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November 10, 2014 Blog 1 min read

One of the world’s greatest innovators, Walt Disney, once said: “Around here, however, we don’t look backwards for very long. We keep moving forward, opening up new doors, and doing new things, because we’re curious and curiosity keeps leading us down new paths.”

It’s true — curiosity is the heart of innovation, but how do we encourage curiosity in the workplace? Our 2014 Innovation Report found that culture plays a pivotal role in inspiring innovation, but it doesn’t always translate to success. So, what are the elements of a successful innovation culture, and how do you spark curiosity?

Our survey revealed a group of elite innovators who have seen a 30% or more increase in revenue due to innovation. A common thread among these elite innovators was great cultural practices that promote innovation in the workplace. One of the key cultural elements is something we take very seriously here at Plante Moran: a collaborative work environment with open communication.

Innovation is fed by collaboration. With collaboration, new perspectives and ideas are presented and developed. Open work spaces, collaboration rooms, and an open-door policy are a few examples of a physical work environment, but open communication must be ingrained deeper into an organization’s culture. A nurturing, creative environment starts from the top with leadership support. It’s important to listen to your employees, listen to their ideas, and build a space of trust and openness that allows everyone to feel comfortable and encouraged to come forward with new ideas.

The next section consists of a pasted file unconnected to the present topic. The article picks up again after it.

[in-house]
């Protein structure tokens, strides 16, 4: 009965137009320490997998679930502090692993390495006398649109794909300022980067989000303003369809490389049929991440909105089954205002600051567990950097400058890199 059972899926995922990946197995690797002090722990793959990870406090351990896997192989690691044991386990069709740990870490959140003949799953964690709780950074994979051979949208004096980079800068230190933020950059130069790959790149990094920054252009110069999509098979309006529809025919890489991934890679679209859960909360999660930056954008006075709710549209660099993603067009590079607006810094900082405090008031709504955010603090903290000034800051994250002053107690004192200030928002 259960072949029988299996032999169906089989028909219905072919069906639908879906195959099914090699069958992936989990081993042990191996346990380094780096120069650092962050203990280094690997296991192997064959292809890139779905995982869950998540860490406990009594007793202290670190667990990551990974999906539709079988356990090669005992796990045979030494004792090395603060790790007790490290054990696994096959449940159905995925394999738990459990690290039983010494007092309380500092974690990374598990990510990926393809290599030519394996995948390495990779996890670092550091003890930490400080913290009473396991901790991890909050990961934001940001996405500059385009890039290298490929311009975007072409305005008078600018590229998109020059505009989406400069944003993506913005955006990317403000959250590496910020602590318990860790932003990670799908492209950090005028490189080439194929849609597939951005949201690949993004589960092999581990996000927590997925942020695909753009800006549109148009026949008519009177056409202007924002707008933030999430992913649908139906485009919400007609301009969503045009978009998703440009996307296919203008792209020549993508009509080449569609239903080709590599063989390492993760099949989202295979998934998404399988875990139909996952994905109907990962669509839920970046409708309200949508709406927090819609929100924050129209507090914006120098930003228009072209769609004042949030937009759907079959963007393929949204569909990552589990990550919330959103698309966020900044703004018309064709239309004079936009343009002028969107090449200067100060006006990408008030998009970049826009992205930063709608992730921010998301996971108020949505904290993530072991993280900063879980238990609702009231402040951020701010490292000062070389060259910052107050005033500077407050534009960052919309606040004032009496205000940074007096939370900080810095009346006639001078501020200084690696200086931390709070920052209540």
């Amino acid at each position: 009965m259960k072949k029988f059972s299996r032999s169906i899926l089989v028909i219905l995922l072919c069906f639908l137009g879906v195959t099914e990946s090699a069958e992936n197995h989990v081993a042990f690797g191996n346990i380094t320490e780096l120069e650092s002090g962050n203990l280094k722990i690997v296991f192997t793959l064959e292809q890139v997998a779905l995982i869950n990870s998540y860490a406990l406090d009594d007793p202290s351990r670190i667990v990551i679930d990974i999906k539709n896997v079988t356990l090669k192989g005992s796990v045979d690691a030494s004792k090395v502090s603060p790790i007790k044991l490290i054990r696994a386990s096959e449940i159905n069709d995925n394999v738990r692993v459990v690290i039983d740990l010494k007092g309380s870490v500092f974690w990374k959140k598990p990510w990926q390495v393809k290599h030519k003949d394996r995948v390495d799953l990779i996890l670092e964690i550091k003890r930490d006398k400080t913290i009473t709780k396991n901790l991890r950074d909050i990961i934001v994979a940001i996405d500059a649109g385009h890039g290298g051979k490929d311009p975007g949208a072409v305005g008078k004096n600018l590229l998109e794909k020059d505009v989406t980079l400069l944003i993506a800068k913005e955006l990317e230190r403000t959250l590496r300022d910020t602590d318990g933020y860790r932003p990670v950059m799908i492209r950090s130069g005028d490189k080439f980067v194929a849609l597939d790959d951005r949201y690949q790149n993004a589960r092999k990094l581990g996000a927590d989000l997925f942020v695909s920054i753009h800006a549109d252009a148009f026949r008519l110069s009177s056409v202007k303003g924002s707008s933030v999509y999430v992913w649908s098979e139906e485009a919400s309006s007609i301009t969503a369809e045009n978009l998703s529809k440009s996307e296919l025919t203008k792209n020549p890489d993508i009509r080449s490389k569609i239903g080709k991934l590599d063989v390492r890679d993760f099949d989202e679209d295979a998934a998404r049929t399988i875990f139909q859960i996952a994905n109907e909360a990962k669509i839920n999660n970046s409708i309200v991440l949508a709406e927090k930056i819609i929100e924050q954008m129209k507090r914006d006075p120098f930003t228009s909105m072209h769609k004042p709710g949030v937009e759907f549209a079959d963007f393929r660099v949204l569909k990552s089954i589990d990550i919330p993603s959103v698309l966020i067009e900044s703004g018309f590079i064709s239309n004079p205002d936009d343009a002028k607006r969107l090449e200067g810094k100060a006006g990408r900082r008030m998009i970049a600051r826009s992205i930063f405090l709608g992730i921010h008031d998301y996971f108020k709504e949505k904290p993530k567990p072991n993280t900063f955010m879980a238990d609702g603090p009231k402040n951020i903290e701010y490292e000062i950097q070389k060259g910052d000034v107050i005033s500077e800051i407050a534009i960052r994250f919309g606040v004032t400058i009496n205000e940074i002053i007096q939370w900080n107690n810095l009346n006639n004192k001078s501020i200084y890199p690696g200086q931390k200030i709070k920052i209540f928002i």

Finally, innovation sometimes comes with its share of risks. In his book Great by Choice, Jim Collins encourages organizations to shoot bullets first, then cannonballs. His point is to make sure the risks we take are calculated ones. We’ve tried a lot of different things over the years at Plante Moran. Some worked; others haven’t. But even the failures sometimes lead to future successes…because we learn from them and enter into the risks with appropriate research and caution.

Innovation is about taking these calculated risks and not being afraid to fail. But without the right cultural mix, the curiosity light can be extinguished. Is your culture a catalyst for innovation?

For more information on this topic, sign up for our Dec. 5 webinar, “Move over, Culture. Make Room for Innovation.” The webinar will feature leaders from Automatic Feed, Henry Ford Health System, and ThoughtWorks—three successfully innovative organizations from Ohio, Michigan, and Illinois—as they discuss innovation and the role of culture.